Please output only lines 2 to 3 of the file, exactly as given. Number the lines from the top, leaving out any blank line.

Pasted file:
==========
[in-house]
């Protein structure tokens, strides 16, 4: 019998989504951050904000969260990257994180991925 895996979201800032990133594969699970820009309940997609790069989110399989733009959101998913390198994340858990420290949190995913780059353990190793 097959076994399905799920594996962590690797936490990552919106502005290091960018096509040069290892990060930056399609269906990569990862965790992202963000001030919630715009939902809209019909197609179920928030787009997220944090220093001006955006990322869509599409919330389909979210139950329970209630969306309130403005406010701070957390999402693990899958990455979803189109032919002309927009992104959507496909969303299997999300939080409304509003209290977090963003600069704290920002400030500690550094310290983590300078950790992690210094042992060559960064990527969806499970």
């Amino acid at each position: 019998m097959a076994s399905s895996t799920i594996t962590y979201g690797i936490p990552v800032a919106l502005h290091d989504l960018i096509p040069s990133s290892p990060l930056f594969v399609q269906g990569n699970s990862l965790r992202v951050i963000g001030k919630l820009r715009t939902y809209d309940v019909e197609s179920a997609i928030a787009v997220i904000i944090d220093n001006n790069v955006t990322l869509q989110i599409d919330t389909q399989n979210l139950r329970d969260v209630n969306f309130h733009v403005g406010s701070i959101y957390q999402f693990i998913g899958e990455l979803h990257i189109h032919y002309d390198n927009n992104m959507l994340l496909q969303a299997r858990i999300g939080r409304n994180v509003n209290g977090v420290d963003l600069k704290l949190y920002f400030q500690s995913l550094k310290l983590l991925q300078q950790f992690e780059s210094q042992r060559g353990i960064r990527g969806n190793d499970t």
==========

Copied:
């Protein structure tokens, strides 16, 4: 019998989504951050904000969260990257994180991925 895996979201800032990133594969699970820009309940997609790069989110399989733009959101998913390198994340858990420290949190995913780059353990190793 097959076994399905799920594996962590690797936490990552919106502005290091960018096509040069290892990060930056399609269906990569990862965790992202963000001030919630715009939902809209019909197609179920928030787009997220944090220093001006955006990322869509599409919330389909979210139950329970209630969306309130403005406010701070957390999402693990899958990455979803189109032919002309927009992104959507496909969303299997999300939080409304509003209290977090963003600069704290920002400030500690550094310290983590300078950790992690210094042992060559960064990527969806499970």
């Amino acid at each position: 019998m097959a076994s399905s895996t799920i594996t962590y979201g690797i936490p990552v800032a919106l502005h290091d989504l960018i096509p040069s990133s290892p990060l930056f594969v399609q269906g990569n699970s990862l965790r992202v951050i963000g001030k919630l820009r715009t939902y809209d309940v019909e197609s179920a997609i928030a787009v997220i904000i944090d220093n001006n790069v955006t990322l869509q989110i599409d919330t389909q399989n979210l139950r329970d969260v209630n969306f309130h733009v403005g406010s701070i959101y957390q999402f693990i998913g899958e990455l979803h990257i189109h032919y002309d390198n927009n992104m959507l994340l496909q969303a299997r858990i999300g939080r409304n994180v509003n209290g977090v420290d963003l600069k704290l949190y920002f400030q500690s995913l550094k310290l983590l991925q300078q950790f992690e780059s210094q042992r060559g353990i960064r990527g969806n190793d499970t």